Business Growth Opportunities

By David Rogers

Make no mistake: you are in control. You can actively choose to make changes that grow your organization, reduce your stress, and increase opportunities for you and your employees. Or, you can choose inaction and carry over the same policies, procedures, and subscriptions that led to last year’s results.

Although, there can be a chasm between being ready to take action in your business and knowing what actions to take. Being ready to take your organization to the next level doesn’t immediately translate to clear checklists and excellent results.

To help you, the shop owner who is ready to make 2023 their best year ever, I’ve put together an exercise to get your year started off right. This exercise is for all owners, whether you own one location or 15. You’ll need at least one day where you’re not working in the business, as a tech or advisor, for instance. You’ll also need a way to take notes.

Let’s get started.


Your goal here is to follow as many vehicles through every phase of your work pipeline. Observe your advisors as they check the vehicle in, as they take notes, and pre-sell diagnostics.

Watch your advisors dispatch that vehicle to the technician, and as that tech reads customer concerns, vehicle history, recalls and TSBs, and then begins the inspection. Observe your tech as they write up their inspection findings and look up their labor times for the estimate.

Follow that vehicle back up to the front of the shop as the advisor sources parts, advises the customer, and gets authorization. And, then, follow it to the back of the shop again as parts are delivered and the repairs are completed.


The natural thing to do will be to jump from vehicle to vehicle as you run into downtime. As much as possible, don’t give in to that temptation.

Your goal in this process should be to critically examine every phase of your production pipeline. Is that step as efficient as possible? Where is the shop losing time? Should the shop really be doing it this way?

If you find yourself wanting to jump to observe other vehicles, that’s a red flag. It means that the shop is losing productivity and efficiency, and jumping to another vehicle hides that problem instead of highlighting it for you.

Because here’s the secret: most owners who do this exercise aren’t going to find some massive black hole that is sucking their profits and efficiency. They’re going to find mundane, boring processes that take slightly longer than you would hope. They’re going to find employees who are annoyed with slow systems, but they just “deal” with those problems because it’s always been that way. They’re going to find little leaks and small bottlenecks in the production pipeline that all seem too small to care about.

But that’s horribly, massively incorrect.

In repeated studies, we’ve found that shops are losing an average of two hours per tech each day to slow processes, inefficient software, and other restrictions to the production pipeline. Here at the beginning of the year, that means your organization stands to miss out on 520 billable hours per technician over the next 12 months.

And, nearly all of those lost hours were wasted on something too small to care about fixing. You’ve seen the proof.

How much would things change for you if your organization billed 520 more hours this year per technician? How much would your techs’ lives change if they billed 520 more hours in 2023?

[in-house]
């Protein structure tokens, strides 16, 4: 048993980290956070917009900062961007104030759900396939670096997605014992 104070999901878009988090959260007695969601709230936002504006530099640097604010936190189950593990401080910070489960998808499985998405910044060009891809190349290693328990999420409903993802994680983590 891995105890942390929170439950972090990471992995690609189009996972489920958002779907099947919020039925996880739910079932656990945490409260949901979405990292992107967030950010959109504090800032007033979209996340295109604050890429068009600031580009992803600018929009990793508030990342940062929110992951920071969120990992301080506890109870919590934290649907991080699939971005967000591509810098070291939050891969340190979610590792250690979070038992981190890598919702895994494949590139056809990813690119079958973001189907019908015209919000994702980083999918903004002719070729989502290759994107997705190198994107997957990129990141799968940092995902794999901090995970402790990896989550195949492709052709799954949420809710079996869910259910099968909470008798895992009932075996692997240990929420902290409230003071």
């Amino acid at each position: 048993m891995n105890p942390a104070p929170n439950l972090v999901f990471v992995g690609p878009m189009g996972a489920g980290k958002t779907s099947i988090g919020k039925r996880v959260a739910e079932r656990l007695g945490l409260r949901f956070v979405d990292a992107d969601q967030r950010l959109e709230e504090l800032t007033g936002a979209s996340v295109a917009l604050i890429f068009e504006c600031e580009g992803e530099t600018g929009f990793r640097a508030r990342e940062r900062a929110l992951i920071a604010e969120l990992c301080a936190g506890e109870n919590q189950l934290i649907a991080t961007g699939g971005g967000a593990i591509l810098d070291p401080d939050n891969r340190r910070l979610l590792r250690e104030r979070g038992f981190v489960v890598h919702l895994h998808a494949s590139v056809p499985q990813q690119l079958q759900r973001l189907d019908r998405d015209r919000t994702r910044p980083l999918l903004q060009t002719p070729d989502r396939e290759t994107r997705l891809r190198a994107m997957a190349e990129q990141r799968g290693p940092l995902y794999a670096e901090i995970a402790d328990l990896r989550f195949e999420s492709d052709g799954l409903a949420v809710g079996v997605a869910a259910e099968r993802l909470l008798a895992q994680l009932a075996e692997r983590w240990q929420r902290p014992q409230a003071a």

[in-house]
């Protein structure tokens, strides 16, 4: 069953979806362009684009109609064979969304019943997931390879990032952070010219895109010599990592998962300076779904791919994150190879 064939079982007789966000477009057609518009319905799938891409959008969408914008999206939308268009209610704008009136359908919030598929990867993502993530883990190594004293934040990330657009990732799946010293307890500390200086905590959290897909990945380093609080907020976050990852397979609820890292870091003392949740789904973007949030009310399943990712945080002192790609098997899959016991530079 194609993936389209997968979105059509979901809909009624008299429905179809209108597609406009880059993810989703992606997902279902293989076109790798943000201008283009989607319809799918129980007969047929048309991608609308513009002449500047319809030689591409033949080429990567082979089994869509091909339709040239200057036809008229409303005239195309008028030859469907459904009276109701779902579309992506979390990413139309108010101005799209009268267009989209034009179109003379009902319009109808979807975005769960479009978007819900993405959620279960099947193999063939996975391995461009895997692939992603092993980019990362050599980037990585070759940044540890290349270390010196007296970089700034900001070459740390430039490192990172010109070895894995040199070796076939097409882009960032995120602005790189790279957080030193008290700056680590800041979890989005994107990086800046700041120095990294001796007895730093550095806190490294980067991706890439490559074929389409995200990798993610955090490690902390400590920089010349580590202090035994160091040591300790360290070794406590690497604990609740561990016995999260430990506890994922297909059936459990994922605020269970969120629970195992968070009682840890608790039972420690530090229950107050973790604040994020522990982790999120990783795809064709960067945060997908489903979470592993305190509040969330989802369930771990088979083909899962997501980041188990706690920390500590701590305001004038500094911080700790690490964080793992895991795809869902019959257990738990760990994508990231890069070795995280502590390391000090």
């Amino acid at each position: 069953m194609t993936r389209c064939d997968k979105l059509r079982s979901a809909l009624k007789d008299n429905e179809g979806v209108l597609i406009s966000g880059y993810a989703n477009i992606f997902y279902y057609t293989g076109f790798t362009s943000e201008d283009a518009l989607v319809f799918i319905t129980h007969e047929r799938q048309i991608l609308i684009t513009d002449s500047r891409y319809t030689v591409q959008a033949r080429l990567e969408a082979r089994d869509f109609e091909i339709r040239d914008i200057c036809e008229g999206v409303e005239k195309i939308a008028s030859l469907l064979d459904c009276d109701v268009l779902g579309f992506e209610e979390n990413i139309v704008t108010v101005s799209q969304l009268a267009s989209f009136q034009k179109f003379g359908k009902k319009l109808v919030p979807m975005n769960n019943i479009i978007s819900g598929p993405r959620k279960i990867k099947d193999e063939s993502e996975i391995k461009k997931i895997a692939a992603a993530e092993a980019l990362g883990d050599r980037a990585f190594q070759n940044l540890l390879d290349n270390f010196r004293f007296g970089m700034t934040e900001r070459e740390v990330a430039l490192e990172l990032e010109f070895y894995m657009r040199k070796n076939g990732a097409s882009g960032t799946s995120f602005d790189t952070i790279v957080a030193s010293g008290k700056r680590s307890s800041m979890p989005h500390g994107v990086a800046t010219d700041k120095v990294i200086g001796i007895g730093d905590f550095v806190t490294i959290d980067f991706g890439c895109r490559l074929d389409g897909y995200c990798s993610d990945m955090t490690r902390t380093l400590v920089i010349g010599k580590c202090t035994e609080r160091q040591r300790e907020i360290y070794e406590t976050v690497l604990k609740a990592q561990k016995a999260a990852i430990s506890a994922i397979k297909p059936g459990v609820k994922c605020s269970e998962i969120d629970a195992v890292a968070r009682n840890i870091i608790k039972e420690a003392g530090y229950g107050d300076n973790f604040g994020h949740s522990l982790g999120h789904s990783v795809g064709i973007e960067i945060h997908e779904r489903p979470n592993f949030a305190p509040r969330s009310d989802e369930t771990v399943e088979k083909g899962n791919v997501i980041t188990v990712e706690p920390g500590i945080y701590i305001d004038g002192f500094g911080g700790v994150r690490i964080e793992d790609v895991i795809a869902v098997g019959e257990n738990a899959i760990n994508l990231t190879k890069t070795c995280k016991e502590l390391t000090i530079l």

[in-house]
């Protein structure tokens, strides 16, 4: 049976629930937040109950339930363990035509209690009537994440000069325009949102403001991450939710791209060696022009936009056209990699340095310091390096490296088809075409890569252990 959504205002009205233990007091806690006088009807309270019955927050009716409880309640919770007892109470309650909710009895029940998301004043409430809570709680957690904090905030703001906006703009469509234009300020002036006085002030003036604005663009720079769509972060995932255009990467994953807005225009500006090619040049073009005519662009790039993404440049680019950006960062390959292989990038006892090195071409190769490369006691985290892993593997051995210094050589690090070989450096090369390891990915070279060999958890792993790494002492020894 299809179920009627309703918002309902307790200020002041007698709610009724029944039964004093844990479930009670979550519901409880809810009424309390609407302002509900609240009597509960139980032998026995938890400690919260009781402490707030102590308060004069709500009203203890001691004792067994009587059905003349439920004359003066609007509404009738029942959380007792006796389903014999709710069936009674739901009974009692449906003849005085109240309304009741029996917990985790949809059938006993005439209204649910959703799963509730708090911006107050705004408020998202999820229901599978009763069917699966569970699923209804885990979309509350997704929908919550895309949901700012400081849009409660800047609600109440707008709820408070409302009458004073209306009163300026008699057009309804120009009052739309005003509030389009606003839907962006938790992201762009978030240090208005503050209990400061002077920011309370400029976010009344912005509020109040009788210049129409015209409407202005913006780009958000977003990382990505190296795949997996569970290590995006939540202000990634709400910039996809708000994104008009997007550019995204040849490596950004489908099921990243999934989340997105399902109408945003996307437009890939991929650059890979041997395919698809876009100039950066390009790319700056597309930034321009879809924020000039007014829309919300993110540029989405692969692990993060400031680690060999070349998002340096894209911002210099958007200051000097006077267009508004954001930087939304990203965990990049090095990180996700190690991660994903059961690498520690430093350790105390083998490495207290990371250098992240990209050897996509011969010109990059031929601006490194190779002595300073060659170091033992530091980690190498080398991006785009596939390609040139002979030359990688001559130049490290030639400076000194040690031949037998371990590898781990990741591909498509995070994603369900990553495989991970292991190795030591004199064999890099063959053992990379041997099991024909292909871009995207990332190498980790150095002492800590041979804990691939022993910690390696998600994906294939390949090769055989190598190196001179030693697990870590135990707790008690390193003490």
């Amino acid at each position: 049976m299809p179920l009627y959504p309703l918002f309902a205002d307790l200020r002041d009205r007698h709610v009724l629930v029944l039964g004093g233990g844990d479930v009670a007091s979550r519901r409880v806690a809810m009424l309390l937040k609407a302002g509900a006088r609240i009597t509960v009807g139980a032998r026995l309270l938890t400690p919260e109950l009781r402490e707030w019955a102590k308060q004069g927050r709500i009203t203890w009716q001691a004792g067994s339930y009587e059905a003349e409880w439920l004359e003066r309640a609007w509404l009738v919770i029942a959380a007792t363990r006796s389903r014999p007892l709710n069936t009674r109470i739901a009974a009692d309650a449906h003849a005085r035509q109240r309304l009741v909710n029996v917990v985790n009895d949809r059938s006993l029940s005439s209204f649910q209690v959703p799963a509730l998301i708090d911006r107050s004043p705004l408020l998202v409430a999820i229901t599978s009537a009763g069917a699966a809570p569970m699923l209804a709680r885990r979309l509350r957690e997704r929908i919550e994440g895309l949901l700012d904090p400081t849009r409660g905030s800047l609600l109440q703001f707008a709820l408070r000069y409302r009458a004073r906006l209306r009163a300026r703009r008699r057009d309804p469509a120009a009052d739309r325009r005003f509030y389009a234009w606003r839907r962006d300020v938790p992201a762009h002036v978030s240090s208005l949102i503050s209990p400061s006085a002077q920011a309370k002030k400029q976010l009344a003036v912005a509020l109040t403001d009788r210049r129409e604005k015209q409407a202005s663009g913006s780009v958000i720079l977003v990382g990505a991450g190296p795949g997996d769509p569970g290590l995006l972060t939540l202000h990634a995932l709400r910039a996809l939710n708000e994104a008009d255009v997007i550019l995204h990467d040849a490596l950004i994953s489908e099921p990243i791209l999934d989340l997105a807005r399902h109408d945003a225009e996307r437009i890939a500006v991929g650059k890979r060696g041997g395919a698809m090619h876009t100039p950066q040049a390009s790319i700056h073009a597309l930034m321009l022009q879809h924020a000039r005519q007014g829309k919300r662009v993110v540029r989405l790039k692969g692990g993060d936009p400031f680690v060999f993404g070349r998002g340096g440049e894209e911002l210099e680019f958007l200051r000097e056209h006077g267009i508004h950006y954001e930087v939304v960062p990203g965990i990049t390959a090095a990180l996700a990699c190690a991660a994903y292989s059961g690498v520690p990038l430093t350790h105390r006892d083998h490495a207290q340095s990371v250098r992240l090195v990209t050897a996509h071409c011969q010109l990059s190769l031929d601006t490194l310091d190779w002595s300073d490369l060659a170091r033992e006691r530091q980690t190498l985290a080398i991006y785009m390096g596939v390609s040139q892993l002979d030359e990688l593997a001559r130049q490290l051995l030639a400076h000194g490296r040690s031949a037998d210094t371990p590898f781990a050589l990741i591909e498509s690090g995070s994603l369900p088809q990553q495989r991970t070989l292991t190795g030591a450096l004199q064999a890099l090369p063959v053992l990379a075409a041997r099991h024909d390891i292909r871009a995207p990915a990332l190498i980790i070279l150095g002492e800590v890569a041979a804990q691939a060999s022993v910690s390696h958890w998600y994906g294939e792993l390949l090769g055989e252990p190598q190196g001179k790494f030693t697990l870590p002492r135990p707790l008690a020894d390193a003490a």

Now that you’ve seen the ugly truth, that your shop is casually throwing away hundreds of billed hours each year on infuriatingly mundane leaks and bottlenecks in your production pipeline, there is only one path forward: TAKE ACTION. You need to overhaul the processes and procedures that are costing you, conservatively, hundreds of thousands of dollars each year.

A bad system will beat a good person every single time. You’ve seen the proof.

This means taking one of two paths.

Your first option is to treat your shop’s operations like electrical diagnostics. You will need to pull each phase of the production pipeline apart, test and repair it, and then move to the next section.

When your advisors are checking in the vehicle, what could be better about that? How could your shop help customers better, or pre-sell diagnostics better? Do your processes and systems make it easy to look at history, recommend preventive maintenance, and quickly add those to the repair order?


Your job in this will be to rewrite the processes from the ground up, from customer check-in to check-out, and every stopover between. You’ll need to train your team on your new, more efficient procedures. You’ll need to measure their performance and retrain them, as necessary.

This will take work, yes. But every second you spend doing this will pay enormous dividends. Your shop will not only capture more billed hours, but you’ll reduce chaos, improve morale, and your own personal time and wealth will increase. The more locations you own, the greater your payoff for your investment of time and effort.

There’s a second option, though.

It’s possible to get these improvements without breaking down and rebuilding the entire process yourself. Your shop management system can potentially do all of these things for you as well, though that carries an enormous buyer-beware warning: shop management systems are not all alike. It doesn’t matter how popular it is or how pretty it looks: if it wasn’t built to make your shop more efficient, then it won’t.

No matter what path you choose – whether to fix your shop’s inefficiencies yourself or find a management system that was built to do it for you – the goal is a noble one. You’re choosing to take action and make 2023 your best year ever, and in that goal, I wish you nothing but the best of luck.

Here’s to your shop’s success and your best year yet!  

Read the article here on Shop Owner Magazine.